Q

Guidelines for retaining datafile backups and archive logs

Is there a guideline for the length of retention of datafile backups and archive logs?

My question is about backup and recovery. Is there a guideline for the length of retention of datafile backups and archive logs onsite? We keep only a day's worth of backup and archive log onsite and I feel it's too little. The offsite copies are retained for about a month.

My fear is when there is a need to get a backup copy, it might take at least 24 hrs for us to retrieve the copy. Are there any white papers or guidelines that you can point me to?

The initial guidelines are dictated by your recovery requirements. How quick does your database have to be up and running in the event of a failure? The sooner you need your database up and running, the more often you will need to take backups. For example, it can take too long to roll forward a month's worth of changes. So a weekly or a daily backup is required. Or, the solution might be to employ RMAN's incremental backups.

How often should you keep your backups around? Well, you definitely need your latest backup and all archived redo logs generated since that backup. Many DBAs like to have three generations on hand. That would be your current backup, the previous backup, and the backup before that. This way, if there is a problem with the current backup, you can go back to the previous backup, etc. The number of generations of your backups is dictated by your site's policies. Typically, the number '3' is used here for many people.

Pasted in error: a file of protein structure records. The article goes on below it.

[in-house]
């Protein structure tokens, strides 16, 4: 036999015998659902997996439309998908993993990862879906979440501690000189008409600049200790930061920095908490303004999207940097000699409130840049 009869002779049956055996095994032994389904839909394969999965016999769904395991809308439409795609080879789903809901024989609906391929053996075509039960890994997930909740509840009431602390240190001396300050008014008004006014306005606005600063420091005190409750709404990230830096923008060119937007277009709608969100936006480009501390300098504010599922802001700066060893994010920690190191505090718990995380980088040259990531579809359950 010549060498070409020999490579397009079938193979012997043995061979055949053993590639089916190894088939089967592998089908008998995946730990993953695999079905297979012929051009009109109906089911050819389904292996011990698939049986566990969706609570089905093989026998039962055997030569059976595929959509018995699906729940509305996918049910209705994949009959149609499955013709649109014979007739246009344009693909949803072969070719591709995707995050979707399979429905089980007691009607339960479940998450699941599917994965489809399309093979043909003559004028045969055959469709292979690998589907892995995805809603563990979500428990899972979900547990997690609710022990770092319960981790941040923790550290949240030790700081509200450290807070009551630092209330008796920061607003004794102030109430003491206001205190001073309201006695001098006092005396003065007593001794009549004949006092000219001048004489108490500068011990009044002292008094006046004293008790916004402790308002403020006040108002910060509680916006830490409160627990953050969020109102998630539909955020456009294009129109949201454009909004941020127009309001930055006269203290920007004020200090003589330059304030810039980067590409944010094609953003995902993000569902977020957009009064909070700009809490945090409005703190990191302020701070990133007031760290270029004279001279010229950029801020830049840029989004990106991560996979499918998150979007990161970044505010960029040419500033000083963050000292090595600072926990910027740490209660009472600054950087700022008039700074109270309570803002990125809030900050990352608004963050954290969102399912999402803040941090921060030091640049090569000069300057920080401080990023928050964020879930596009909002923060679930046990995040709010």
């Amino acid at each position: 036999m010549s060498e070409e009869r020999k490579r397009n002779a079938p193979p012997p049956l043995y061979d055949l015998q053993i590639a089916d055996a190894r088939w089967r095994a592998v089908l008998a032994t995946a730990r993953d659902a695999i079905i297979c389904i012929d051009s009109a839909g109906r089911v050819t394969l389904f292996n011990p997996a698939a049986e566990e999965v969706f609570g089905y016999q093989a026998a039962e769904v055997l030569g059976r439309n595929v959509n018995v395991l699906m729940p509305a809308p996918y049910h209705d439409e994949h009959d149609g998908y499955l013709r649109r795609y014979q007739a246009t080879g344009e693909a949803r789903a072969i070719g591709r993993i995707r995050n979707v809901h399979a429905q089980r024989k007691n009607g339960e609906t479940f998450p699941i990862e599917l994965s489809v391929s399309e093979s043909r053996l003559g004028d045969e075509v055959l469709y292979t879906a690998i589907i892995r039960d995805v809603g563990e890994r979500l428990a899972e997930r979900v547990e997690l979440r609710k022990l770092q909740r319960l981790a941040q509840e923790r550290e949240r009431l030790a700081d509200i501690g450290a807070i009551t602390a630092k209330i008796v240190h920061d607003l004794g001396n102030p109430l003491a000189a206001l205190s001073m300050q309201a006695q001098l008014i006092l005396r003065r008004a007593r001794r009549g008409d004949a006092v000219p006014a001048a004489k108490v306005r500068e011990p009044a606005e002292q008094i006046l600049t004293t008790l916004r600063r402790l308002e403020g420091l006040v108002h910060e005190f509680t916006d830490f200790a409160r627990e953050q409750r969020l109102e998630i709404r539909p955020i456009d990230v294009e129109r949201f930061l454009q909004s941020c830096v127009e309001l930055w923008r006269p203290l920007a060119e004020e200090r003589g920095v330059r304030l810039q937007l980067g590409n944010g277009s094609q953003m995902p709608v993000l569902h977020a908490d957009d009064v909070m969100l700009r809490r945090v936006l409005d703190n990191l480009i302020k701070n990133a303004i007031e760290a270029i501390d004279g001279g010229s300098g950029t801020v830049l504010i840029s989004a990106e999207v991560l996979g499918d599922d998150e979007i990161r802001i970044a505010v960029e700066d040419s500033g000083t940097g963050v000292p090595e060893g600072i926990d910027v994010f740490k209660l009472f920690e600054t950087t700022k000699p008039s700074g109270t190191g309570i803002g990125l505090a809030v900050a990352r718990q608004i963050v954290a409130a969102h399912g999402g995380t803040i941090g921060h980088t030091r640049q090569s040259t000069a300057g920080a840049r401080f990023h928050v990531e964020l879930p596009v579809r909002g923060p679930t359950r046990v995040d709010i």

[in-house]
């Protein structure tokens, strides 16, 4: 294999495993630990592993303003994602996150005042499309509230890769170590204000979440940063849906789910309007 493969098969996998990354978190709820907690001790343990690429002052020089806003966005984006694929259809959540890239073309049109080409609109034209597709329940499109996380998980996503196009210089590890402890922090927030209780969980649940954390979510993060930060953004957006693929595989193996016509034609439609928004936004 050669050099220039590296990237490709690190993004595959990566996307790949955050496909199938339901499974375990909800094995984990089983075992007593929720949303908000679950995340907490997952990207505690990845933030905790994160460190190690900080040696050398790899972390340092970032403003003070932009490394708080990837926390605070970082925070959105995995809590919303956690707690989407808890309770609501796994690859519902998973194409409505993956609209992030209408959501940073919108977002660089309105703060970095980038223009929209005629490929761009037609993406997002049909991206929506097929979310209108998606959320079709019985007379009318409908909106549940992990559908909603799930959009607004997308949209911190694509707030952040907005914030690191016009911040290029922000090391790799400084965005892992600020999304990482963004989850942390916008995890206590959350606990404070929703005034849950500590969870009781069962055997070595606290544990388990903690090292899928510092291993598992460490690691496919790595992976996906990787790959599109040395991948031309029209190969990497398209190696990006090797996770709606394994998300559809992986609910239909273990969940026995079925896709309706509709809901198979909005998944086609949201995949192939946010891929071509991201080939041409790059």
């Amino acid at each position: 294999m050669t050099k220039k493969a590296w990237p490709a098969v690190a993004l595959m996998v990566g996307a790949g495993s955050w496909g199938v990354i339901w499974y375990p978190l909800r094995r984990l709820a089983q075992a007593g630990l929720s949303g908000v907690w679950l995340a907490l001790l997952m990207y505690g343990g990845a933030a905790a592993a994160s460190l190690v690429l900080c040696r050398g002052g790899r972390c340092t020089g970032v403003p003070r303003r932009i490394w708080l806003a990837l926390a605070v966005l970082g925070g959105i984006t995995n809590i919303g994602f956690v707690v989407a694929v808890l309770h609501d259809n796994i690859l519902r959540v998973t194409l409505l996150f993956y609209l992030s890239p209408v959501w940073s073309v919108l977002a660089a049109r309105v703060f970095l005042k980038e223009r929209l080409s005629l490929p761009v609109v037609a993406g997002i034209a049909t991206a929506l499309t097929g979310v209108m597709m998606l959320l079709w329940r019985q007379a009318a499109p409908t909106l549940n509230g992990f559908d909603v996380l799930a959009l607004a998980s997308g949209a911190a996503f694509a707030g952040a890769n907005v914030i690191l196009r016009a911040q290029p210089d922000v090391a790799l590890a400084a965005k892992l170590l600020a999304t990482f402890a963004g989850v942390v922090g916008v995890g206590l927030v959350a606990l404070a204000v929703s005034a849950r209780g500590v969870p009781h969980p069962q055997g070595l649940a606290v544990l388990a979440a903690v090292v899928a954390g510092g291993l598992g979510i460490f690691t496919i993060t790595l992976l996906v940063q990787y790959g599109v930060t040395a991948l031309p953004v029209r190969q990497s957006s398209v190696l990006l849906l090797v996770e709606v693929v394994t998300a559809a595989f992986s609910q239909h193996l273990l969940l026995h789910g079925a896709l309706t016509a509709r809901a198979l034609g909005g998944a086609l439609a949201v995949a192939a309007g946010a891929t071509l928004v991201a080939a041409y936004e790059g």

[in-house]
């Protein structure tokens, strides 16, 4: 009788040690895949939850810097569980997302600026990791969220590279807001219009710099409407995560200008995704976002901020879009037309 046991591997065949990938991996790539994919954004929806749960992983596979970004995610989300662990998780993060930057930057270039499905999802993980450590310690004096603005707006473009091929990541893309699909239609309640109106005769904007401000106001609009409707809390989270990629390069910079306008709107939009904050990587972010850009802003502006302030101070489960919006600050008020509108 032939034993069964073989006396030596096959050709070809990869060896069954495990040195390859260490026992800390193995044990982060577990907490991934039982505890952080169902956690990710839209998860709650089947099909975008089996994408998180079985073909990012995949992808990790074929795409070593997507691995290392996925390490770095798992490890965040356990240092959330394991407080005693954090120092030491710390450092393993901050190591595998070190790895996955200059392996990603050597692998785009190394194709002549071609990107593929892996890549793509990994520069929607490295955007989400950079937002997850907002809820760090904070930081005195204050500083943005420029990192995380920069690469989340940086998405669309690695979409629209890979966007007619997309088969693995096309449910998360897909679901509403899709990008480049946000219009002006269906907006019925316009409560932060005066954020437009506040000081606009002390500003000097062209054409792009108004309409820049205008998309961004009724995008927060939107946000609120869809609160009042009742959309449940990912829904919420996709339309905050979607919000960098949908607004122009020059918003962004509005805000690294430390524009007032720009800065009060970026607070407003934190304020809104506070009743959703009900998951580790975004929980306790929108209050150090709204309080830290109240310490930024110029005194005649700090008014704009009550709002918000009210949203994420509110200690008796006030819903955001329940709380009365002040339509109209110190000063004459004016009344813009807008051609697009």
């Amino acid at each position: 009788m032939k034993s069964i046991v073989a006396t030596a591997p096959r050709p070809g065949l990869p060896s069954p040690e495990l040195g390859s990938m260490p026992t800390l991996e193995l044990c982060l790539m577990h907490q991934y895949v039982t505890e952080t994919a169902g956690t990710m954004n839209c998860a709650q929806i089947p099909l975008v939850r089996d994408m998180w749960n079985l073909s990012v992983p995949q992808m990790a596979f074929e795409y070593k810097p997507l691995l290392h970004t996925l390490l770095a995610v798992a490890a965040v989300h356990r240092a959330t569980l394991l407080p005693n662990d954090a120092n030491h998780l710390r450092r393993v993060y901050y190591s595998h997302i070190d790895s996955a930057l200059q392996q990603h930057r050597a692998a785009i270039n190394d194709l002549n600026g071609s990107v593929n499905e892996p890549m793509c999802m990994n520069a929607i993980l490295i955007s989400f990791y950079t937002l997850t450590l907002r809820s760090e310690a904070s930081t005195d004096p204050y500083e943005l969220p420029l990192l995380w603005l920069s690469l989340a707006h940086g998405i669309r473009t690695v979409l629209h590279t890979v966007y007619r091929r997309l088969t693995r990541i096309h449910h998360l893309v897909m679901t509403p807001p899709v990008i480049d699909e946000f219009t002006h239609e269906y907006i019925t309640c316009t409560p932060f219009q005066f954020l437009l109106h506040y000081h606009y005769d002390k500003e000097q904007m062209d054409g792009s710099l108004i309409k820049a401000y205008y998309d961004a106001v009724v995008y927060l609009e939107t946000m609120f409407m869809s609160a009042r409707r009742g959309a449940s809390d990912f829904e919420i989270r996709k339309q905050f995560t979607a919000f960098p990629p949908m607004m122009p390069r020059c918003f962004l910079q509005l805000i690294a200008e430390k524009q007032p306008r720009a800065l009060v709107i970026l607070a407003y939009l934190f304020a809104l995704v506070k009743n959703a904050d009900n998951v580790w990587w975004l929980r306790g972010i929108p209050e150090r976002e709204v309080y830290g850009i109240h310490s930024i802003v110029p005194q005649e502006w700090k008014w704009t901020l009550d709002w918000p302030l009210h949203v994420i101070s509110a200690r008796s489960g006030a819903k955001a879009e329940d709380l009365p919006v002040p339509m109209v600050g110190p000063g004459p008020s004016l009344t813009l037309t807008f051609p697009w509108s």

As for offsite backups, I like to make sure that I have copies of my backup both offsite and onsite. In the event of a failure, I would only use my onsite backups. It simply takes too long to go to your offsite location, locate the backup tapes, bring them back to your site, and then get the backups off those tapes. It is much better if the onsite backups are available. In my opinion, the offsite backups would only be used if you lose your facility and have to relocate to another facility. In that scenario, your onsite backups are most likely unavailable as well so you are left with your offsite backups.

This was first published in March 2004
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